Reds revisit past to look forward
In the presence of one predecessor and with the spectre of another looming large even in his absence, Brendan Rodgers' Anfield debut was a one-sided game that doubled up as a tale of three Liverpool managers.
Roy Evans was the first on the famous pitch, making a presentation to Jamie Carragher to commemorate the 700th Liverpool appearance of a man whose career has spanned very different eras.
Next to be name-checked was Kenny Dalglish. That staple of the Anfield songbook, the deep, devoted chorus of "Dalglish", was first aired seven minutes into his replacement's reign on home turf. The loyalty to a legend remains, and understandably so. The newcomer was not serenaded but, if the backdrop suggested Rodgers is a young pretender in the shadow of the King, the action indicated another Merseyside monarch may be in the making.
This was Anfield's first glimpse of Rodgers' vision and, like the 180-page dossier he showed owners Fenway Sports Group in his job interview, it illustrated his persuasiveness. FC Gomel's obvious limitations mean that this was scarcely an examination of Liverpool's credentials, but the manner of the win made for an impressive statement of intent.
"I thought the players were excellent," Rodgers said. His belief in passing is well known but, on a night more notable for Usain Bolt's speed, it was fitting that the dominant theme was pace. Luis Suarez, Liverpool's slaloming sprinter, was quick to make his mark in a dynamic display.
He was the animated tip of a vibrant diamond, flanked by Fabio Borini and Stewart Downing and backed up by Steven Gerrard. The Italian's role is particularly instructive. More striker than winger, he ghosts into the space Suarez vacates. So, too, does Gerrard, two scorers benefiting from the Uruguayan's incessant movement.
"Luis Suarez is an incredible player," Rodgers added. "That's the type of player I love. He is in love with football." Suarez was singled out for his contribution without the ball too. "I was very pleased with the pressing," the manager explained. "In order for my teams to pass well, you have to press well. Two of the three goals came from that."
This was defence serving as attack, whereas at Swansea, perpetual possession proved a way of keeping clean sheets. It was the more progressive blueprint Liverpool wanted, albeit not the style of play their record buy requires. "The movement and interchanging of the front four was terrific," Rodgers said, providing reasons why it is hard to envisage Andy Carroll being anything other than a fringe player.
The £35 million man was given a standing ovation by the Kop when he warmed up and they pleaded with another favourite, Daniel Agger, to stay but one certain to figure in Liverpool's future was sat in the directors' box: Joe Allen, set to complete his transfer from Swansea on Friday.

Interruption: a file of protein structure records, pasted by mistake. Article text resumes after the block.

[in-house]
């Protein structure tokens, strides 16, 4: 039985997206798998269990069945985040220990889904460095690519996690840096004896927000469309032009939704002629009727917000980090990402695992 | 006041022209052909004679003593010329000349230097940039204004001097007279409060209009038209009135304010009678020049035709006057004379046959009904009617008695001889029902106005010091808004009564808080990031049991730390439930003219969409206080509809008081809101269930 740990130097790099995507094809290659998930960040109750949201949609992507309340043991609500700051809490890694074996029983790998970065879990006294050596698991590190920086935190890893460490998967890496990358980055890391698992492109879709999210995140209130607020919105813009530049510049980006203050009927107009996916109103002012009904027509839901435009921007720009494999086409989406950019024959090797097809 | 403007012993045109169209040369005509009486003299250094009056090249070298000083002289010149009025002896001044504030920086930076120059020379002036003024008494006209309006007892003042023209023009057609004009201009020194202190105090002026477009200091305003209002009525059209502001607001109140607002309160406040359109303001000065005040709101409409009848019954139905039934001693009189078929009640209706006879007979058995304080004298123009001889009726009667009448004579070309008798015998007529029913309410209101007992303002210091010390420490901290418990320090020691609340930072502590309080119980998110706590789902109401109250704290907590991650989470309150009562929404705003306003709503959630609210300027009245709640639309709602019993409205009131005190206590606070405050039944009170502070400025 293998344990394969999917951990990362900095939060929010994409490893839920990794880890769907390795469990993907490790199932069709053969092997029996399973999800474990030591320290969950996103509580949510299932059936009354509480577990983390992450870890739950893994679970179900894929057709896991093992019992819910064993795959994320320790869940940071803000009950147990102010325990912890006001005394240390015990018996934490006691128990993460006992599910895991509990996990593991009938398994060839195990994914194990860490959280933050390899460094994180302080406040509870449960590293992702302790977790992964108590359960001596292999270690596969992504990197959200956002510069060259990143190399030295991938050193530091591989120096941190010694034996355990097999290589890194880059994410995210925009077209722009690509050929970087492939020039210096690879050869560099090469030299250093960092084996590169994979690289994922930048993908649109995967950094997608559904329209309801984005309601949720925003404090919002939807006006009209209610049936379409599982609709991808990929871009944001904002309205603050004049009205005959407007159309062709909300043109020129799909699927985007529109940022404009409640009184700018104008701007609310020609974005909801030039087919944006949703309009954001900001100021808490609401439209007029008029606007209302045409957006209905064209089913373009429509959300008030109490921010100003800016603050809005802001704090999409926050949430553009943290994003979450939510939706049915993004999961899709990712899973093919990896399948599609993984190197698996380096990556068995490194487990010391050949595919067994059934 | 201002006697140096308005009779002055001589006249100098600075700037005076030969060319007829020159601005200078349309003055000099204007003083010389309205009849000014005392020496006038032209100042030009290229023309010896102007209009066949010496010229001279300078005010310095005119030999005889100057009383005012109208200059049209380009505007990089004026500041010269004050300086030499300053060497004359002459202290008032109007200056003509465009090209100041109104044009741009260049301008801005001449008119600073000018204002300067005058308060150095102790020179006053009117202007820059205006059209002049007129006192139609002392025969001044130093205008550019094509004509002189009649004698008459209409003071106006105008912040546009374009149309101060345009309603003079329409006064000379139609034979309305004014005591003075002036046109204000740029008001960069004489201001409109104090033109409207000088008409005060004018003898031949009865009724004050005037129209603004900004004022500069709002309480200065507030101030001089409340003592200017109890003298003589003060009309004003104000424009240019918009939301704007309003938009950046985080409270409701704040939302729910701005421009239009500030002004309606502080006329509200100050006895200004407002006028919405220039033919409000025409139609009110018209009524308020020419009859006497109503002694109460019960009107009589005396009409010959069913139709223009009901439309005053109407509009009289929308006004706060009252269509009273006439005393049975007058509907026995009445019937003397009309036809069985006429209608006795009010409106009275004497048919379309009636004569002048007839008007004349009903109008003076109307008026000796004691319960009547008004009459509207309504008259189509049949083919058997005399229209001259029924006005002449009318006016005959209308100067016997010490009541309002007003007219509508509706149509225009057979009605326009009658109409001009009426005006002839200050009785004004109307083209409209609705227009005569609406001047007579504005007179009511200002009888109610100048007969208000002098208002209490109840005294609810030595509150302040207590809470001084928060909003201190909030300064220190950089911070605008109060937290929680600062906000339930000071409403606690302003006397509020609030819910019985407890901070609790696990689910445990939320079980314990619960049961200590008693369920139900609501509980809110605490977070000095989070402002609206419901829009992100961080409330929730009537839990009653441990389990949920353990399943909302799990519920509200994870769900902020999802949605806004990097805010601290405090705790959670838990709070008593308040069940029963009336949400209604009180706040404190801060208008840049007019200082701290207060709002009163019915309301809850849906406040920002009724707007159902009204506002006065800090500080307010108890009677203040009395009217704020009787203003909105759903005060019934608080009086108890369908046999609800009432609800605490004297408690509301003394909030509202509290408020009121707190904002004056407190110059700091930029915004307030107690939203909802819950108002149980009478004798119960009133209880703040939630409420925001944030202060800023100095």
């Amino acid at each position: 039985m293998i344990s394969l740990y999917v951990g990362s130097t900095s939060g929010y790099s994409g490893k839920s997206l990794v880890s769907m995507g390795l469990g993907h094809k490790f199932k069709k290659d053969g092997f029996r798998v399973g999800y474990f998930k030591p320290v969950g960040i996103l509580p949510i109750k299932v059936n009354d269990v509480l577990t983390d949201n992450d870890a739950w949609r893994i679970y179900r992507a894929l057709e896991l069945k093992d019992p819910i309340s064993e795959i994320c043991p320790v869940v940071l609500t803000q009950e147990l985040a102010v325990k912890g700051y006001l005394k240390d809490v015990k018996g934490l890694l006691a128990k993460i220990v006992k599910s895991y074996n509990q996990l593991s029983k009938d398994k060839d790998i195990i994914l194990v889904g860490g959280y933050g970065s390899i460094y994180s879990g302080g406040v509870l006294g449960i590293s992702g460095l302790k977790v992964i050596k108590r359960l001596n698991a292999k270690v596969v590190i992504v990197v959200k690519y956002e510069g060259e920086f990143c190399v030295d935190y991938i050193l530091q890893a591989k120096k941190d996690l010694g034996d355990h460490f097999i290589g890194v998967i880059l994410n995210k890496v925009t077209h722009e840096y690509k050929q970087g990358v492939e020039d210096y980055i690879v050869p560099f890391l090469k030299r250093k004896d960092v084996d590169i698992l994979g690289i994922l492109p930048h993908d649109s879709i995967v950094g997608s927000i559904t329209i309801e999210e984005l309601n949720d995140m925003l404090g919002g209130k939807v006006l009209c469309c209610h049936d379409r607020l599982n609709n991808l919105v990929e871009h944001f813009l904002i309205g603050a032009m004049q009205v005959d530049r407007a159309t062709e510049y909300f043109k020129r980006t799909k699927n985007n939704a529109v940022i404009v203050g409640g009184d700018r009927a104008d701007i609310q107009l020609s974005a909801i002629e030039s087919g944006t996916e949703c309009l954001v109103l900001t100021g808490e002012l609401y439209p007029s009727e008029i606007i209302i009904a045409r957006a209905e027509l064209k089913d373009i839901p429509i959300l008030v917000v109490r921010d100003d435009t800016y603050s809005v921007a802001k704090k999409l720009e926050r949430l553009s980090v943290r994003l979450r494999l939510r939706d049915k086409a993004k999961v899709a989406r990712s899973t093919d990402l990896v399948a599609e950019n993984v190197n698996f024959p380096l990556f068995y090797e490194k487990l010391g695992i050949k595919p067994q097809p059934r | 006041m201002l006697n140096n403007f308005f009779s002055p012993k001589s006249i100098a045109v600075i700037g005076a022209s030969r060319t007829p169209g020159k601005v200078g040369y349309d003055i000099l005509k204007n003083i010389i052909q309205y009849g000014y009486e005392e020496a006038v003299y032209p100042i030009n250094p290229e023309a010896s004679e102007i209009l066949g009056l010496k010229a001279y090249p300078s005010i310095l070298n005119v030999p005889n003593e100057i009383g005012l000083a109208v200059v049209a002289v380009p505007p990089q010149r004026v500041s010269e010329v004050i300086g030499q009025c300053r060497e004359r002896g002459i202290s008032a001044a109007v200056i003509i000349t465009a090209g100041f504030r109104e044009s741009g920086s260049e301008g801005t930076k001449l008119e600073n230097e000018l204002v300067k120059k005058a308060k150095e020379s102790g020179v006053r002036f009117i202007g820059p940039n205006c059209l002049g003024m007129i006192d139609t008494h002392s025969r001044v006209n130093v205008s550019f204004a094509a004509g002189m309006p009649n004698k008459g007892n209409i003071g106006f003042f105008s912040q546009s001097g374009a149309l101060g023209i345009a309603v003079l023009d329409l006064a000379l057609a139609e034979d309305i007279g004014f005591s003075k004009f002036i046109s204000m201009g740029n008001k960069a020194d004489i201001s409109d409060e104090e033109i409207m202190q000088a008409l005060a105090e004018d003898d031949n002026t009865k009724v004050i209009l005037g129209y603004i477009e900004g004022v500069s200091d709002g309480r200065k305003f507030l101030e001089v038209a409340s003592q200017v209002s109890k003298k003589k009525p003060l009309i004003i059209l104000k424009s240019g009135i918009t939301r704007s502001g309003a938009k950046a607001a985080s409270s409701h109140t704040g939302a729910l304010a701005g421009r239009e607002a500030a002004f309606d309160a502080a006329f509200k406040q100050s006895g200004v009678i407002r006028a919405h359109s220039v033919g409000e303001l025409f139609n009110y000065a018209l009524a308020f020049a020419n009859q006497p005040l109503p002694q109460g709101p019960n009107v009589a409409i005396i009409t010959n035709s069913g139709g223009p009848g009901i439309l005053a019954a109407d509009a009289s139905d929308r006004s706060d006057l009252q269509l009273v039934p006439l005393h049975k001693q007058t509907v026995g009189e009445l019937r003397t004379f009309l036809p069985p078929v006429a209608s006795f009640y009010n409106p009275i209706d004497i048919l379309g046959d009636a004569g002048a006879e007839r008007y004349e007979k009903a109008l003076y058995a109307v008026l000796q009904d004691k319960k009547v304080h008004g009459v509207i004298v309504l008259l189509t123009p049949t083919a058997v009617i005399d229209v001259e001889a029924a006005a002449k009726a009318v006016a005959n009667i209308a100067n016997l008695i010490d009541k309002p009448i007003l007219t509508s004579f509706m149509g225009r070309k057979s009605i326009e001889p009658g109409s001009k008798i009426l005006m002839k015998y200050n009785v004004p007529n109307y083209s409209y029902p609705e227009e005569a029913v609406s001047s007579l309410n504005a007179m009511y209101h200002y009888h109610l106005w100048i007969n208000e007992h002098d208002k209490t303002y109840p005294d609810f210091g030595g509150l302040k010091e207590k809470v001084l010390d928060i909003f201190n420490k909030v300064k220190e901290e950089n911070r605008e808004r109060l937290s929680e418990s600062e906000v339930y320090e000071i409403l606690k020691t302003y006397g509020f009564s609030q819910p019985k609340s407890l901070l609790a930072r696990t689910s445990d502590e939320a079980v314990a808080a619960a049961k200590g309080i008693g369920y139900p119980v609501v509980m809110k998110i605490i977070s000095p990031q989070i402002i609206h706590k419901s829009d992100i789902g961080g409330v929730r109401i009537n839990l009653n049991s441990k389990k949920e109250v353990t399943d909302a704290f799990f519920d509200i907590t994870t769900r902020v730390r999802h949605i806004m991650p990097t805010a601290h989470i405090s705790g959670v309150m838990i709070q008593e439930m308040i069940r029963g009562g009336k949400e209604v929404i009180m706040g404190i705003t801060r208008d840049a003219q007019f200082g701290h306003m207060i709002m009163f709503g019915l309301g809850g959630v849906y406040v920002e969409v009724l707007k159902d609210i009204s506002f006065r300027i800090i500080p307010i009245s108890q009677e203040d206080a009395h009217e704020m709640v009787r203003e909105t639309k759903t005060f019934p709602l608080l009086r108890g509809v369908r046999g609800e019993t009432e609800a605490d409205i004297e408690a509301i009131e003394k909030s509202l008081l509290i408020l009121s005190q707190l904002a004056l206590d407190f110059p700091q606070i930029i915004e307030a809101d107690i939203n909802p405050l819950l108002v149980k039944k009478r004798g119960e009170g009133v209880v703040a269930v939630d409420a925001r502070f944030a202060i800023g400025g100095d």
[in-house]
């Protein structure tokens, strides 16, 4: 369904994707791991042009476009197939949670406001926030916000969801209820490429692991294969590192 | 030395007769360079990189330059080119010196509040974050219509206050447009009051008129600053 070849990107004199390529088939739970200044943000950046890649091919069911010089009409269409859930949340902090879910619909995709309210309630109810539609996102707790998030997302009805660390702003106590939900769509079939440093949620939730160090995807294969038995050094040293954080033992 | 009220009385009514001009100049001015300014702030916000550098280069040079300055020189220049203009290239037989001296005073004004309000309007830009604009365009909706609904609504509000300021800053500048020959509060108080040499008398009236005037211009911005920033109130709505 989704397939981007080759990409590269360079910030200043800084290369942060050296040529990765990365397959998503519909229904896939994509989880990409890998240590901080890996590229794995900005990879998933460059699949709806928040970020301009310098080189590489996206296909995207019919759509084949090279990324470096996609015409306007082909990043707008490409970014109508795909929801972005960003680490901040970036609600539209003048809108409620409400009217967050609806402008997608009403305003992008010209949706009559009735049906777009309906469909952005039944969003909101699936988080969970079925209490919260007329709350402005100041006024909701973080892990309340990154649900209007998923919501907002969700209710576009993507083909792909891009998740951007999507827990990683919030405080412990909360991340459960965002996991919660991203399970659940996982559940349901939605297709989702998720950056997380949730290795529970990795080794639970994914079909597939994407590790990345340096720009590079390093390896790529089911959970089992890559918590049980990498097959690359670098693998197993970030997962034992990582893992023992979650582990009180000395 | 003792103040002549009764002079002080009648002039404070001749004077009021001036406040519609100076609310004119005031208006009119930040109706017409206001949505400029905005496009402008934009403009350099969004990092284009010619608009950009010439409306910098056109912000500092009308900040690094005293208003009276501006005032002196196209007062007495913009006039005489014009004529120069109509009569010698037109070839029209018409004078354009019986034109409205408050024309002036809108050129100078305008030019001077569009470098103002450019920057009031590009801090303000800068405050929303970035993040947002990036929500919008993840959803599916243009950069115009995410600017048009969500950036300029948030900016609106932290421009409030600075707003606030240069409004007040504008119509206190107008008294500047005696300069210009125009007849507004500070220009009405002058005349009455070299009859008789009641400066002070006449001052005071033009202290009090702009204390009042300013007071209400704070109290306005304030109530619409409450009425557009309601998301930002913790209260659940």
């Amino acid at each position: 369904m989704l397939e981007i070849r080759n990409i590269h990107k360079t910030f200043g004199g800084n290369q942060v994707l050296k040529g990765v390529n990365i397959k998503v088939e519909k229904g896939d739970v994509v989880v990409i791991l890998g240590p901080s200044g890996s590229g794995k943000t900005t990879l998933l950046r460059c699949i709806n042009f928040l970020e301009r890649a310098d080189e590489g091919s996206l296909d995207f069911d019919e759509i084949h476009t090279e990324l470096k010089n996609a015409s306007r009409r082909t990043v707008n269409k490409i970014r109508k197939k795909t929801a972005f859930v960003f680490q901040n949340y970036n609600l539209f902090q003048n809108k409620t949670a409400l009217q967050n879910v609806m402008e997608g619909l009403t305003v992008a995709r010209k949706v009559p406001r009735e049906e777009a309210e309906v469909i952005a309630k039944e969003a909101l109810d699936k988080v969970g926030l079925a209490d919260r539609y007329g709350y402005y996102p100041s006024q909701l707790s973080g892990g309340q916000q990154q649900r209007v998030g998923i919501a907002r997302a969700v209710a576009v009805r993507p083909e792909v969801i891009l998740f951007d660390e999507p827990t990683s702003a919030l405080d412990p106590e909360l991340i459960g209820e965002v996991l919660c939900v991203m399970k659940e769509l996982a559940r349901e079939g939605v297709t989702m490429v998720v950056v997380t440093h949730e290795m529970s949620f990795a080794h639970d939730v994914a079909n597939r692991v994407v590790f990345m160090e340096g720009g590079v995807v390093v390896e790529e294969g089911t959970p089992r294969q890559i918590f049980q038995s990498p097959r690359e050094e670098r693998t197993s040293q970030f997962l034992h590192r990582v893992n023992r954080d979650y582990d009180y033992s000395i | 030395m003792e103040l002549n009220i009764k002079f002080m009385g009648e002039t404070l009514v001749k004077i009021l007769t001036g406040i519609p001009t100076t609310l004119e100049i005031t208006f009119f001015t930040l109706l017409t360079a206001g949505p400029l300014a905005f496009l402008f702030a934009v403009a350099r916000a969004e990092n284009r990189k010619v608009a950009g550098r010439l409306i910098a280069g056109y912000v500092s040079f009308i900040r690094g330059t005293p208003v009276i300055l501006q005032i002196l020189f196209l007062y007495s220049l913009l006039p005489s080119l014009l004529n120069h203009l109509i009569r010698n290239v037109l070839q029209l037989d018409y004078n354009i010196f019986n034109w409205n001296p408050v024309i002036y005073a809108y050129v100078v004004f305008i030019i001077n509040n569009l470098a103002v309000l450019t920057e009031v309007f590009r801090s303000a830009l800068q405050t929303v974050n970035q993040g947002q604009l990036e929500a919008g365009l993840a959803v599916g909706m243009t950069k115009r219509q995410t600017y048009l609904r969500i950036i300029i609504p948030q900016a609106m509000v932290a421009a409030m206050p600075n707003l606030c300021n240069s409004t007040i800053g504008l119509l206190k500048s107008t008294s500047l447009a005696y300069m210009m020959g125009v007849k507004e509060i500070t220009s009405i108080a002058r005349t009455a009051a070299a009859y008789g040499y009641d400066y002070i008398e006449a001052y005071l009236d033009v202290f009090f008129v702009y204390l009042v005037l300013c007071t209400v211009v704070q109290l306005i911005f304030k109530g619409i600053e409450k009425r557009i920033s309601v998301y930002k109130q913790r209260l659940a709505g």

It is part of a reunion for alumni of the Liberty Stadium. Perhaps fittingly for a new regime, the first Anfield goal was scored by Rodgers' first signing. Borini, who had worked with the Northern Irishman at both Chelsea and Swansea, volleyed in after further evidence of Suarez's elusive irrepressibility. The Uruguayan wriggled away from a marker, delivered a cross that a second defender, the stretching Nikolai Kashevski, failed to clear, and the Italian drilled in.
Glen Johnson smashes home his goal
A Suarez surge set up the second, too, the forward occupying defence and goalkeeper alike to leave Gerrard with a tap in for his 150th Liverpool goal. The pick of the goals came from the least likely scorer, Glen Johnson rifling home from 20 yards to conclude the scoring emphatically.
"It was certainly a good marker for us," Rodgers added. This competition can have such benefits before a tough start to the Premier League campaign. Admittedly, another outsider parachuted into Anfield was granted a similarly soft landing by the Europa League and then floundered in tougher tests. Two years ago, Roy Hodgson began seemingly encouragingly against FC Rabotnicki, but the similarities between then and now are superficial.
There are other historic parallels. By appointing an Ulsterman as manager, as they first did in 1892, Liverpool have come full circle. And yet, while they revisited their past in other respects, this was the start of something new, something different and something that has brought a touch of Swansea to the Mersey.
MAN OF THE MATCH: Luis Suarez - The Uruguayan's extended, improved contract may be seen an endorsement of Rodgers and FSG. Certainly it is a boost for Liverpool. On an evening when he reiterated his importance, the only criticism is a familiar one: he failed to score.
LIVERPOOL VERDICT: Rodgers' side is taking shape, which seems bad news for Carragher, Carroll, Charlie Adam and Jordan Henderson, who all started on the bench in what looked close to his first-choice XI. Jonjo Shelvey seems the man to make way for Allen while Lucas, appearing at Anfield for the first time since November, continued his comeback. Typically, he was quietly effective as others stole the headlines.
FC GOMEL VERDICT: Third in the Belarusian league, attention can now turn to their pursuit of leaders BATE Borisov. They may have deserved a result in the first leg but they did not on this occasion. To their credit, however, they never capitulated in the face of constant pressure and were generously applauded by the Anfield crowd.